TRAINED for eight years at the Jesuit college of La Fleche, France, Rene Descartes -- known for his tireless questioning of classmates and teachers as regards mathematics and philosophy -- later shook the academic world with his important discovery of the solid and certain foundation for all sciences, namely, “I think, (therefore) I am” (Cogito[ergo]sum). * This Cartesian clear and distinct idea as basis for all knowledge, and another form of “Eureka,” made his star rise among intellectuals.
Like Galileo, he loved criticizing Church authorities in his writings, some of which ended up in the Index or List of Forbidden Books.
Listless, he enlisted as a soldier and even became a diplomat. Though never married, Descartes had a daughter, Francine, by a Dutch servan girl named Helena Jan van der Strom. To inquisitive visitors he introduced Francine as his “niece.” His having a mistress -- despite his Catholic upbringing -- made bishops and priests angrier.
Feeling the heat of his opponents’ anger, Descartes accepted an invitation from Sweden’s Queen Christina for tutoring in philosophy. However, the queen’s strange habit of learning philosophy at 4 or 5 a.m. proved very hard on Descartes’ health; he loved to lull in bed till late in the morning. Besides, tongues started wagging that Descartes supposedly was “teaching philosophy” to the queen at such ungodly hours.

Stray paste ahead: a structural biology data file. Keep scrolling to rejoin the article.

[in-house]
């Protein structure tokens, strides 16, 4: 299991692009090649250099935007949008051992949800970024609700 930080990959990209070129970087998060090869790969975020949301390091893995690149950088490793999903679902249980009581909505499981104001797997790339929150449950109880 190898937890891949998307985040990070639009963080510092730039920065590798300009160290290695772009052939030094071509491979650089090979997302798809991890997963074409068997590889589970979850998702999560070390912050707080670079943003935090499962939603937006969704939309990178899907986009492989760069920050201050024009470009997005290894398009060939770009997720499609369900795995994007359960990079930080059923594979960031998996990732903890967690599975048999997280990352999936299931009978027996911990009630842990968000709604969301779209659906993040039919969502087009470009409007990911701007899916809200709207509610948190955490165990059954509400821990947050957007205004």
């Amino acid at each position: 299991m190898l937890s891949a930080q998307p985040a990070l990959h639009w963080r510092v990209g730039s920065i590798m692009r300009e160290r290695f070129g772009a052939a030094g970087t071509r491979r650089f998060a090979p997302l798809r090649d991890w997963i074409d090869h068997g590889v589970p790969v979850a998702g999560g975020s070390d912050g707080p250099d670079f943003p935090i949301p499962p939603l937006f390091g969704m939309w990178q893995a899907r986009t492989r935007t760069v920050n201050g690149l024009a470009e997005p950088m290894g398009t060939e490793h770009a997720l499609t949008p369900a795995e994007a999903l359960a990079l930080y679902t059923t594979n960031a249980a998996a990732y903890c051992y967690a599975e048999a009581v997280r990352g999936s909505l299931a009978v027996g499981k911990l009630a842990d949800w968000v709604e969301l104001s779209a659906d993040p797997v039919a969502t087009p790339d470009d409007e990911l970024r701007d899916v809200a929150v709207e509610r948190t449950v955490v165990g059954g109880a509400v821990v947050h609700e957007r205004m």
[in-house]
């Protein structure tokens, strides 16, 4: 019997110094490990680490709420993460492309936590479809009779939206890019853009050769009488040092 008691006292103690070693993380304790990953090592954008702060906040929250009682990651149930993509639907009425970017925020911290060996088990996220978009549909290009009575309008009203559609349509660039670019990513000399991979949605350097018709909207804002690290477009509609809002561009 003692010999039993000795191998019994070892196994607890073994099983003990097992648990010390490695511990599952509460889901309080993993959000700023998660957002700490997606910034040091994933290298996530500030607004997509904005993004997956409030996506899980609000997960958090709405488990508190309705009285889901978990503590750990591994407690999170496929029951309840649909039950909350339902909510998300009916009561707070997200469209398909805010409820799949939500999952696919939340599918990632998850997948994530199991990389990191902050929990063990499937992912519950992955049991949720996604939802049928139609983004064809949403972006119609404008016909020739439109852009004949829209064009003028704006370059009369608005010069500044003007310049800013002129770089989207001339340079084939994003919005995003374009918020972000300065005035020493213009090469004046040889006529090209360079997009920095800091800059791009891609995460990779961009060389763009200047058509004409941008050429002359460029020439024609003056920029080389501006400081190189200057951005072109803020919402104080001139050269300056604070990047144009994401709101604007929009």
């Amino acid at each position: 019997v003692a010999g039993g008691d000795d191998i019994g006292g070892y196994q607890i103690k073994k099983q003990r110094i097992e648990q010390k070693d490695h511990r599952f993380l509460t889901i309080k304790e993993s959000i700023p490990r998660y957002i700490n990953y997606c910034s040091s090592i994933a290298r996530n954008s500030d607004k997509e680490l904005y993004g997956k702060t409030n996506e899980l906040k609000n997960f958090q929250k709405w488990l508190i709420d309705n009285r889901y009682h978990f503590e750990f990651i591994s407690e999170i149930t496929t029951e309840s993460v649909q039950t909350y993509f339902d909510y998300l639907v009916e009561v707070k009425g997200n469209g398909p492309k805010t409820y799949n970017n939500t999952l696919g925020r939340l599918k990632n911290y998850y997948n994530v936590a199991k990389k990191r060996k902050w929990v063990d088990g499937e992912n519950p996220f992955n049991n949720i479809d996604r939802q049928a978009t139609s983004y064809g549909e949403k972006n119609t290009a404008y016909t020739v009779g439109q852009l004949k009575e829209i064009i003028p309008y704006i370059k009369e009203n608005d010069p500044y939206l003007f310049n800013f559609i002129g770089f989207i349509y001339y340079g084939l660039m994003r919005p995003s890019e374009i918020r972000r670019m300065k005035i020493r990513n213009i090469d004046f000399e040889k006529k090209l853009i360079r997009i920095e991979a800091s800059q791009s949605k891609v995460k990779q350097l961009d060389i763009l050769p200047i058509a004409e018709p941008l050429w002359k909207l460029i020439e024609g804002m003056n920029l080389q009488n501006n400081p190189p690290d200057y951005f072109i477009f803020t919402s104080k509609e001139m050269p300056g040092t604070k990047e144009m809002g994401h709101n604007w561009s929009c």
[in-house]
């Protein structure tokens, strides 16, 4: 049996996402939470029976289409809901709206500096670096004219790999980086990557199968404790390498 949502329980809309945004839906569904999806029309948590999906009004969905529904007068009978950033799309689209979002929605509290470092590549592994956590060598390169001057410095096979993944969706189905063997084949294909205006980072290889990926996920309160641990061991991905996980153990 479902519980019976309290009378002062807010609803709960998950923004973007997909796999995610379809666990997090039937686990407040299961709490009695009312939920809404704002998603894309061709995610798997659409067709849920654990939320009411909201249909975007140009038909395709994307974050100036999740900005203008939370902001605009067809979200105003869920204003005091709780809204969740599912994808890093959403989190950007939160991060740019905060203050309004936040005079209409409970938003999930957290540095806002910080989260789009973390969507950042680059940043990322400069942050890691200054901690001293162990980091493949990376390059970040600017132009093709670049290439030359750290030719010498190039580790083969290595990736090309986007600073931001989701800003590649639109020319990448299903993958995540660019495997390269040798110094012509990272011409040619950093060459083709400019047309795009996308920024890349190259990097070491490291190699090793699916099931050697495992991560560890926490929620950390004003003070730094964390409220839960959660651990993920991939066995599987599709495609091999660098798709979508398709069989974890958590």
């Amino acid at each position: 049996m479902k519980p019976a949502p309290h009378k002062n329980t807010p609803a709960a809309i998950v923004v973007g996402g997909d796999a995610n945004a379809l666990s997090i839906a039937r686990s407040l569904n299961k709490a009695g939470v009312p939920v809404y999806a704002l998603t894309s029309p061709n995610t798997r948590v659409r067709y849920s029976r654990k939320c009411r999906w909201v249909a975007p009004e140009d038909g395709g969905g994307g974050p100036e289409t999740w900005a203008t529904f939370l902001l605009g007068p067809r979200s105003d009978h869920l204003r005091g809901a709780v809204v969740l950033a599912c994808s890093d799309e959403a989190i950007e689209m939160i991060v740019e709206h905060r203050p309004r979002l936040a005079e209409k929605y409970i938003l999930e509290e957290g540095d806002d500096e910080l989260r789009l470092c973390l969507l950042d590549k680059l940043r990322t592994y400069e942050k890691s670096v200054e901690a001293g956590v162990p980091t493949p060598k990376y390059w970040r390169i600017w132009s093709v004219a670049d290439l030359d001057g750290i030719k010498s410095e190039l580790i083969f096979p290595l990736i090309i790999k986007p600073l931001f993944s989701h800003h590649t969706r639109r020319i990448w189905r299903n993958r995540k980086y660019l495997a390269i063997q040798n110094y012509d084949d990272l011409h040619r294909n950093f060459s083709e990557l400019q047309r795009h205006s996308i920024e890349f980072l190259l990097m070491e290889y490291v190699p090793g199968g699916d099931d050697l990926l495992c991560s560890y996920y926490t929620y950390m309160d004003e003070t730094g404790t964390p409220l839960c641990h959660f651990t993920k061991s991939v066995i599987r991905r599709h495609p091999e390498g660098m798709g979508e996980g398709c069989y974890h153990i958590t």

The bitter winter cold of Sweden proved too much for Descartes as he passed away in Stockholm on February11, 1650. He was only 53. May he rest in peace.
To this day, the world treasures Descartes’ revolutionary ideas in philosophy.
*Centuries earlier, St. Augustine had stated, “Even if I err, still I am” (Si fallor, sum).